Master Hand Violin Shop
Many people come into our shop to purchase a stringed instrument. This is good. Many of these people tell us that they don't have the first clue about what they are looking for or how to go about choosing an instrument. This is bad, but fortunately for them, we at Master Hand will not take the opportunity to pull a fast one. Rather, we will educate the purchaser with the following tips on how to select an instrument that they will enjoy and will meet their needs...
*Firstly, Find a Reputable Dealer -- Find somebody who knows what they are doing, can give you guidance, will help you find what you are looking for, and will let you select instruments to take out of the shop for a trial period**. At Master Hand, we would like to believe we are the only shop that meets this criteria, but we know there are other good shops out there, too. Find one. While it may be nice to buy an instrument from your friend/teacher/relative/cat, you are not going to hear and try a selection of instruments by buying your acquaintance's. Without a reputable dealer, you are unlikely to get the whole scoop on the instrument (history, repairs, etc) or even necessarily a fair price (I mean, does this person even know how to set a fair price??). So, find qualified help.
*Then, Get Your Teacher's Input -- There are two times you will want your teacher's input: before you go to the shop and when you are trying instruments at home. Before you go, find out if your teacher has any preferences to help you narrow down your search. Does he like/dislike a certain country of origin? Does he prefer new or used instruments? Then, once you've picked instruments you like to take on trial**, it's good to get your teacher's opinion on specific instruments. It will make both you and your teacher happy if he likes the instrument you buy. But if one of you likes it and the other doesn't... just remember that you are the one who will pay for it and have to play it.
*Think Before You Shop -- Before you go shopping it's important to determine a spending limit (trust us, you will probably like the most expensive instrument you try). It's also important to think about what sound you like; bright, sweet, bold, or dark? Many people come in and gravitate towards an instrument that sounds like their rental (if they like their rental). It's important to know that the best instrument will probably not sound like your rental. It may be nice, but it's a rental for a reason.
*Find a Well Constructed Instrument -- When you are considering an instrument, make sure that it is well constructed. Check to see that the scroll is even, carved out, and artistic looking. Is the purfling inlaid carefully? Is the wood used on the back flamed and striped? Is the graduation of the top even and uniform? If you are looking at a cello, check to see that it is not laminated. For a more detailed explanation of these characteristics, look at our article on how to tell a if your instrument is high quality.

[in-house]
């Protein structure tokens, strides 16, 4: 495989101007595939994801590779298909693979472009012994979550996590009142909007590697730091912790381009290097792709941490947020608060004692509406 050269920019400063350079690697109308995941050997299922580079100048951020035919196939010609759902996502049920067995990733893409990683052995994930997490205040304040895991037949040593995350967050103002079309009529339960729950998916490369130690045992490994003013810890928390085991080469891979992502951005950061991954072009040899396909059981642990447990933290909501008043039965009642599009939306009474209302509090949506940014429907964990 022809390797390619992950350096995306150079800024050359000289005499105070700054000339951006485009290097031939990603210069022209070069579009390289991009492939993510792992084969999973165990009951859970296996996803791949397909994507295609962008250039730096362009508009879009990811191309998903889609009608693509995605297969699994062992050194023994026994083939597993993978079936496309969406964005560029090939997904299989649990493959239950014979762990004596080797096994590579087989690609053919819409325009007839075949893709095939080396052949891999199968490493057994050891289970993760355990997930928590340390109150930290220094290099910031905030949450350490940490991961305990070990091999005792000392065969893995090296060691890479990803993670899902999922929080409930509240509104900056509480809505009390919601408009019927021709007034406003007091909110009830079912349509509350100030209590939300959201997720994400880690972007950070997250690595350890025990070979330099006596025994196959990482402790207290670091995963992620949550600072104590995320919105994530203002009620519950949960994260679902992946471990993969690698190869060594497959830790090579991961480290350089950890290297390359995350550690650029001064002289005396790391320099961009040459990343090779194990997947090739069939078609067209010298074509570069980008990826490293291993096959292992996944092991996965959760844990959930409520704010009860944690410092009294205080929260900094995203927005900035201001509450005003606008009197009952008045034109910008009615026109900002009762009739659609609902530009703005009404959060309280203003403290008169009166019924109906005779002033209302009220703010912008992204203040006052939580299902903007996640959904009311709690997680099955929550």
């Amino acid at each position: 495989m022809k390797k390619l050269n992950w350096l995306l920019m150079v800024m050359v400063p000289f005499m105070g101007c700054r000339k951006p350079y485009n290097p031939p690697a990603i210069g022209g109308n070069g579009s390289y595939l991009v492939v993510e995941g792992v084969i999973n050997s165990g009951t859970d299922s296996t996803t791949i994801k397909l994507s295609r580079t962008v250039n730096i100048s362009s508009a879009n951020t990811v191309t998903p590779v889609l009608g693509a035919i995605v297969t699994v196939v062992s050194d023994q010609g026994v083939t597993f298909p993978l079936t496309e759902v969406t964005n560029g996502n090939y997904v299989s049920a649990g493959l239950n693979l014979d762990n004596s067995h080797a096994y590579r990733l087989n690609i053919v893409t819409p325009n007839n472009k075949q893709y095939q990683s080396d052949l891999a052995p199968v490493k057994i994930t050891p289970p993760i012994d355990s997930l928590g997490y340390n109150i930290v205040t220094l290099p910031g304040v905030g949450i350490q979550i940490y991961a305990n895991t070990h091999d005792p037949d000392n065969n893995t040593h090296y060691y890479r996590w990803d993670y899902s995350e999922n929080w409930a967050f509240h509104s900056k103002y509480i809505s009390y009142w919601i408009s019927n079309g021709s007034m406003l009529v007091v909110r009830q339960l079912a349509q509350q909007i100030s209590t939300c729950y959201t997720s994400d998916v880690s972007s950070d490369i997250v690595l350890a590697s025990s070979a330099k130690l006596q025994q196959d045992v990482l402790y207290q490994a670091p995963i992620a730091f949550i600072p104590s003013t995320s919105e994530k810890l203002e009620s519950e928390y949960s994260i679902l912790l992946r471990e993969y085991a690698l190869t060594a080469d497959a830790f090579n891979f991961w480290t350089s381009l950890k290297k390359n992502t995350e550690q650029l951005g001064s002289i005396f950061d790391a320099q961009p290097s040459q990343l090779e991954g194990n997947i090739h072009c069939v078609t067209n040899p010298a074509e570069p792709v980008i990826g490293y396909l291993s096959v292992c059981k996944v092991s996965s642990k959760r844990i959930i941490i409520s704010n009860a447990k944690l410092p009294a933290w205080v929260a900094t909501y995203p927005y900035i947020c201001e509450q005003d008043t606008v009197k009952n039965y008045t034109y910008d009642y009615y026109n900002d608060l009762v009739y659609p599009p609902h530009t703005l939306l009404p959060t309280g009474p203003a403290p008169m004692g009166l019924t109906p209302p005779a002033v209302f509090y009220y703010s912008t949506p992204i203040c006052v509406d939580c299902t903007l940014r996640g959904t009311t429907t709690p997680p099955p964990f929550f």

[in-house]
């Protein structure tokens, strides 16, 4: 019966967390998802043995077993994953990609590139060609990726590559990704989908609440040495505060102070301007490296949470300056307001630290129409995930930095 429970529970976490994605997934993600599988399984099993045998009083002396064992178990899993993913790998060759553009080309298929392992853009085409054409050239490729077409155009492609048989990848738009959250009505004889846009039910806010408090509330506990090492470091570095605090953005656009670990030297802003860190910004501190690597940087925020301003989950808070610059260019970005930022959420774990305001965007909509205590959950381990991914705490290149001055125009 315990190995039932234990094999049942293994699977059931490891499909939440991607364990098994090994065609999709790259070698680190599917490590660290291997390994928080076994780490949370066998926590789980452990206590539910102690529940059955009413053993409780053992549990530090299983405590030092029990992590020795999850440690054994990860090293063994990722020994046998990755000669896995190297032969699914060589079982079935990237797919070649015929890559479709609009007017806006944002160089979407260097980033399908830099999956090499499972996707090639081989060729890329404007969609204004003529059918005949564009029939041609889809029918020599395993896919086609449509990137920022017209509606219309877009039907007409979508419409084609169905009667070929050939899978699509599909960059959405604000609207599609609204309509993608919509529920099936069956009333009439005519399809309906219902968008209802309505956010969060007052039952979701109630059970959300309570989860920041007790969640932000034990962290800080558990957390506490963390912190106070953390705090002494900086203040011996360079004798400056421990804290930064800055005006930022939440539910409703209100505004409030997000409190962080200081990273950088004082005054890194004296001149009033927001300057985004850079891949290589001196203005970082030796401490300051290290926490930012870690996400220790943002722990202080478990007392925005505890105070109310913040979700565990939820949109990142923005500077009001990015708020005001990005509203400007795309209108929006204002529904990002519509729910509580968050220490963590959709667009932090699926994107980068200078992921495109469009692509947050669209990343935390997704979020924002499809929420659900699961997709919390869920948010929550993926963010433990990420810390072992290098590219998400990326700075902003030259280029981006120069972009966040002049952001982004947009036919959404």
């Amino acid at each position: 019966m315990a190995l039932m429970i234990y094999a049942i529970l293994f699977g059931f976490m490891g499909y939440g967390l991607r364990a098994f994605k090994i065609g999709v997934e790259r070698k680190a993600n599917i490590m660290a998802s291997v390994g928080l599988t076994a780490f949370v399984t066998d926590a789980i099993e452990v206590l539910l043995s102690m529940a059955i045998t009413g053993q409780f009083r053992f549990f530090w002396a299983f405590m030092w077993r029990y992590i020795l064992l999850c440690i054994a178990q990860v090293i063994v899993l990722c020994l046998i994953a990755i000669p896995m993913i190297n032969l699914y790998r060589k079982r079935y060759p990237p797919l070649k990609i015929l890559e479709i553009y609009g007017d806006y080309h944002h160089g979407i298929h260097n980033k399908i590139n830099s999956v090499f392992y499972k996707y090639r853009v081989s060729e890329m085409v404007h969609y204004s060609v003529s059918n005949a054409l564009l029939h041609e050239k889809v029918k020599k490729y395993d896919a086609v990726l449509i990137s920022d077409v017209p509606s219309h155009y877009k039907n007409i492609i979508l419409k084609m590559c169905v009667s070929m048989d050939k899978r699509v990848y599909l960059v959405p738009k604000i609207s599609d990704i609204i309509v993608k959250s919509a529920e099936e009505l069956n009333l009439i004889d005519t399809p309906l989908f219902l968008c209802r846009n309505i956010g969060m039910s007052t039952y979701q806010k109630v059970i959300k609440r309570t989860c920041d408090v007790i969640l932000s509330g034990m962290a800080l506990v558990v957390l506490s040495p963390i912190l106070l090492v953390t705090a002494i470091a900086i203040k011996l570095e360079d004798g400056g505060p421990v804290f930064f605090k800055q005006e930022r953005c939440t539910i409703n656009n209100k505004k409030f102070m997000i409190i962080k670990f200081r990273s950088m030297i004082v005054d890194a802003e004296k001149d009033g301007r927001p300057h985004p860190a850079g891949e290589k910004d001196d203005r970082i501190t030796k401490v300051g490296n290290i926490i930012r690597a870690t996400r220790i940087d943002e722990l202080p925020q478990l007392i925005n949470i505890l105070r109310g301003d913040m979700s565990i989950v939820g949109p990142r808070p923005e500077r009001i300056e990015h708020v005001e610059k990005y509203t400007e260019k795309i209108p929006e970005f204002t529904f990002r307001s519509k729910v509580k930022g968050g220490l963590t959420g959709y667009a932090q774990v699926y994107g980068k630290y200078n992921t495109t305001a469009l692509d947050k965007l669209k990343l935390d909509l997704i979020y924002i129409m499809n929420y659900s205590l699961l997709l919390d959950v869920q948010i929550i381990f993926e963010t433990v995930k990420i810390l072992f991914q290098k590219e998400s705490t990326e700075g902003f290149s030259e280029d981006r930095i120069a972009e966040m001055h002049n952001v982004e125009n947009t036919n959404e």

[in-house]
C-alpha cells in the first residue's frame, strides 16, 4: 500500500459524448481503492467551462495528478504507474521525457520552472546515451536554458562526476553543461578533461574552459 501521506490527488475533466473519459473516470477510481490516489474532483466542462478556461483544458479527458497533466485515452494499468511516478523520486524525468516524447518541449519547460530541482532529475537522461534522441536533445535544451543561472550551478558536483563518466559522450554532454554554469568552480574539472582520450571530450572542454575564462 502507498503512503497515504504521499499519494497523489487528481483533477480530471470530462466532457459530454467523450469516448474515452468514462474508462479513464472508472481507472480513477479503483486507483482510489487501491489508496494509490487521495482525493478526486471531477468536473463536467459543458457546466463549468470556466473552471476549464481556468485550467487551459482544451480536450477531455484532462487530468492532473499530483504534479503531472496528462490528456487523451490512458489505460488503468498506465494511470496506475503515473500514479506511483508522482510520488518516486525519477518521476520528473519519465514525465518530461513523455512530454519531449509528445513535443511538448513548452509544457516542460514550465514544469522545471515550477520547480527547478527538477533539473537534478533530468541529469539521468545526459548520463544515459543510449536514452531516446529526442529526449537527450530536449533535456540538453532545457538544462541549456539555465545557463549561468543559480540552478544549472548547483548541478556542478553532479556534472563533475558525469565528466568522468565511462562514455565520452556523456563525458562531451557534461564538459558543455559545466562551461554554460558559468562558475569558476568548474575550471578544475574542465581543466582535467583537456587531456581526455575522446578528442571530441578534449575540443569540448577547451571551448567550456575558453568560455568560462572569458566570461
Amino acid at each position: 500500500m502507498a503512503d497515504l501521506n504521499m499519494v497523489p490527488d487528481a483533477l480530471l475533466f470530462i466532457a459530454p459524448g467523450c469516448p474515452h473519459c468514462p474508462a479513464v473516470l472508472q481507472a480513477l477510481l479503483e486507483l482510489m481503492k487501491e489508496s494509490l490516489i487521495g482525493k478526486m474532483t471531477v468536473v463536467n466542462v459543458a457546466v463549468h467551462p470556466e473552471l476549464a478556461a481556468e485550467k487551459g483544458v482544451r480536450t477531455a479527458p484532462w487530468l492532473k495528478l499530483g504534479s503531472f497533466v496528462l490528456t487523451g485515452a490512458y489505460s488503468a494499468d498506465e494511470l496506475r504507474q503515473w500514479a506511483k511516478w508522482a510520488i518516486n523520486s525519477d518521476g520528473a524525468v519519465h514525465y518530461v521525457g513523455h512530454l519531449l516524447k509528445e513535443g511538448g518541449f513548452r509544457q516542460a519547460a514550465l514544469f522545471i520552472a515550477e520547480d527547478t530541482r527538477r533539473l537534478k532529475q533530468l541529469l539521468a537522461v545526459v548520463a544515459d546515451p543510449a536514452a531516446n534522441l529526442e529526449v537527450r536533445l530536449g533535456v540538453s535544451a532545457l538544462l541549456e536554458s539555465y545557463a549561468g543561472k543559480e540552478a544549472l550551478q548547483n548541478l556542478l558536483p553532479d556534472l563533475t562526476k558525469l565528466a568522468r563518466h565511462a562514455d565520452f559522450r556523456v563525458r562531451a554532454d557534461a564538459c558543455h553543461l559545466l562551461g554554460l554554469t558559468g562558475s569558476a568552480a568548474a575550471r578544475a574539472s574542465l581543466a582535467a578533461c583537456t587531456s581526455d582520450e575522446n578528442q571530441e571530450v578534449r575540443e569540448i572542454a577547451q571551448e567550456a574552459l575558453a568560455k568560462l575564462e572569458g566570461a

*Make Sure the Instrument does not have Significant Damage -- This is one place where a good shop is critical; they should be able to tell you what repairs the instrument has had in the past. In a previous blog, we made an extensive list of repairs and whether or not they are a problem. If you are considering an instrument with significant damage, think very hard before you decide to purchase it. You really want an instrument that a shop (not just your friend) will guarantee.
*Try the Instruments at Home -- Practicing the instruments at home is usually critical for preventing buyer's remorse (on your part, the teacher's part, etc). You want to get a feel for the instrument and make sure that you will be happy with it for the long term. The only way to do this is by practicing with the instrument. You may also want second opinions, as instruments sound different under the ear and from a distance. You may want to try different venues (your practice room, a church, an auditorium, etc).
*Make Sure the Instrument is Comfortable -- Finding a comfortable instrument is especially critical for viola players, as they try to find the largest instrument they can possibly wield, but it's important for everyone. If your instrument is too heavy for you (from thick wood, big size, etc), you will get worn out practicing; don't buy it. If the instrument feels too long or short, and you aren't comfortable with it, don't buy it. If it's too wide (especially for basses), don't buy it. Basically, be sure you like the feel before you buy.
*Finally, Like the Sound of the Instrument -- The most critical step, likeability, often gets overlooked because it doesn't factor directly in to an instrument's value. But it is of utmost importance; YOU should like the sound of the instrument YOU buy. If YOU don't like it, then don't buy it.
**For tips specifically on getting the most out of your trip to the violin shop to try instruments, read our store guide on how to purchase from our shop. This includes helpful hints such as good times during the week to come in, how long to expect to spend trying instruments and the importance of bringing sheet music to use while playing them.Share on Facebook